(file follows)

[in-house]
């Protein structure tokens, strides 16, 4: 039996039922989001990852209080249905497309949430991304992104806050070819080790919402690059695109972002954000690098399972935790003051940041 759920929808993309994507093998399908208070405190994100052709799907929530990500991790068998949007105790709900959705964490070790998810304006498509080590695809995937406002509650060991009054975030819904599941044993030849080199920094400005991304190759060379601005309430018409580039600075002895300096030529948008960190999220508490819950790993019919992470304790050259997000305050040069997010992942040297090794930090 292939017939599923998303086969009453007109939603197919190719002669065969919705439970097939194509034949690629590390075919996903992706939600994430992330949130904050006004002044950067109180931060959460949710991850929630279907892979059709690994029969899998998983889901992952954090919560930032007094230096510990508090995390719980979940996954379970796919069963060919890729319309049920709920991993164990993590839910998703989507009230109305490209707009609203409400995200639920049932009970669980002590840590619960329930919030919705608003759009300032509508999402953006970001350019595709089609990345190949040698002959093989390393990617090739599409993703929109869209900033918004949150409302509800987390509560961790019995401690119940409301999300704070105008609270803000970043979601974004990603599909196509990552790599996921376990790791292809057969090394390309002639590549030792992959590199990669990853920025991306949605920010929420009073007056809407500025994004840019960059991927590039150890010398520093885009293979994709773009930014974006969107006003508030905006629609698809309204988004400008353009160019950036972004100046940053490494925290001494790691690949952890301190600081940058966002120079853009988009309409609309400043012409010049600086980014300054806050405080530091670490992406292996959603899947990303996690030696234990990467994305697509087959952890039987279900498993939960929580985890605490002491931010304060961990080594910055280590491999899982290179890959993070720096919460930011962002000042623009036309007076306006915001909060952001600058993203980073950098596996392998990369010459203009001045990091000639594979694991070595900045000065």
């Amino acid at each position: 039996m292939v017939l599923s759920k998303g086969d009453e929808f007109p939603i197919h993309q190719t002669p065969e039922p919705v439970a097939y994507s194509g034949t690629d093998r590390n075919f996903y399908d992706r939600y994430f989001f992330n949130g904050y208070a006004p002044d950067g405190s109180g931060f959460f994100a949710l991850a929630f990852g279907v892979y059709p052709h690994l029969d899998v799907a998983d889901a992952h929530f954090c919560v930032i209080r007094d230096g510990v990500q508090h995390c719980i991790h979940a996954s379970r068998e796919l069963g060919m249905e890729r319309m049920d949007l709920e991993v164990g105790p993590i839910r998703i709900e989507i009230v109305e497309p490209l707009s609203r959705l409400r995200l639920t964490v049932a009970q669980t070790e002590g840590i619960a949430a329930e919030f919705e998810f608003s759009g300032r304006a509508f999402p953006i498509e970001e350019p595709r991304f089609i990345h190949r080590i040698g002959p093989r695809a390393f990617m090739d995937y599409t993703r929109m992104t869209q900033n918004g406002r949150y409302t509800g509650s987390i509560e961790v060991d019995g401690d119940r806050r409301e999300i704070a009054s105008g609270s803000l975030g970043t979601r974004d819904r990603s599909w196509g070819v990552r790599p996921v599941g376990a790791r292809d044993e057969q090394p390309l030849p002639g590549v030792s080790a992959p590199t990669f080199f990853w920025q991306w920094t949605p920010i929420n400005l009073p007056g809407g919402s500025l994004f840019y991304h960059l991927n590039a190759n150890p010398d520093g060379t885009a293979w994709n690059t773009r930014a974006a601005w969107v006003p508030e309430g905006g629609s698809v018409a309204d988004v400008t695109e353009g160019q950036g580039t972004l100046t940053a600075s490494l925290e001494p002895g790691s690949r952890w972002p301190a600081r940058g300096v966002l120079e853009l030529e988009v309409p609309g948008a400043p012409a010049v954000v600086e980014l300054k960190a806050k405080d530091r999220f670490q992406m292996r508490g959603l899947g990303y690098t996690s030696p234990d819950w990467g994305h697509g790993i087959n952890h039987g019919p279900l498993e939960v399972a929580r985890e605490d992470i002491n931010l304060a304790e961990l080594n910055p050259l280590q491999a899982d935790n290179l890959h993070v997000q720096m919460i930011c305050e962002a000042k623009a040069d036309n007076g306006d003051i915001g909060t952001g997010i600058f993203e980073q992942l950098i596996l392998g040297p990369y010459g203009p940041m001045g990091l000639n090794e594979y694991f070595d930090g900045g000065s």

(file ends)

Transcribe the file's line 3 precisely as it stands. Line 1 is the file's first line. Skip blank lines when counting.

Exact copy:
């Amino acid at each position: 039996m292939v017939l599923s759920k998303g086969d009453e929808f007109p939603i197919h993309q190719t002669p065969e039922p919705v439970a097939y994507s194509g034949t690629d093998r590390n075919f996903y399908d992706r939600y994430f989001f992330n949130g904050y208070a006004p002044d950067g405190s109180g931060f959460f994100a949710l991850a929630f990852g279907v892979y059709p052709h690994l029969d899998v799907a998983d889901a992952h929530f954090c919560v930032i209080r007094d230096g510990v990500q508090h995390c719980i991790h979940a996954s379970r068998e796919l069963g060919m249905e890729r319309m049920d949007l709920e991993v164990g105790p993590i839910r998703i709900e989507i009230v109305e497309p490209l707009s609203r959705l409400r995200l639920t964490v049932a009970q669980t070790e002590g840590i619960a949430a329930e919030f919705e998810f608003s759009g300032r304006a509508f999402p953006i498509e970001e350019p595709r991304f089609i990345h190949r080590i040698g002959p093989r695809a390393f990617m090739d995937y599409t993703r929109m992104t869209q900033n918004g406002r949150y409302t509800g509650s987390i509560e961790v060991d019995g401690d119940r806050r409301e999300i704070a009054s105008g609270s803000l975030g970043t979601r974004d819904r990603s599909w196509g070819v990552r790599p996921v599941g376990a790791r292809d044993e057969q090394p390309l030849p002639g590549v030792s080790a992959p590199t990669f080199f990853w920025q991306w920094t949605p920010i929420n400005l009073p007056g809407g919402s500025l994004f840019y991304h960059l991927n590039a190759n150890p010398d520093g060379t885009a293979w994709n690059t773009r930014a974006a601005w969107v006003p508030e309430g905006g629609s698809v018409a309204d988004v400008t695109e353009g160019q950036g580039t972004l100046t940053a600075s490494l925290e001494p002895g790691s690949r952890w972002p301190a600081r940058g300096v966002l120079e853009l030529e988009v309409p609309g948008a400043p012409a010049v954000v600086e980014l300054k960190a806050k405080d530091r999220f670490q992406m292996r508490g959603l899947g990303y690098t996690s030696p234990d819950w990467g994305h697509g790993i087959n952890h039987g019919p279900l498993e939960v399972a929580r985890e605490d992470i002491n931010l304060a304790e961990l080594n910055p050259l280590q491999a899982d935790n290179l890959h993070v997000q720096m919460i930011c305050e962002a000042k623009a040069d036309n007076g306006d003051i915001g909060t952001g997010i600058f993203e980073q992942l950098i596996l392998g040297p990369y010459g203009p940041m001045g990091l000639n090794e594979y694991f070595d930090g900045g000065s």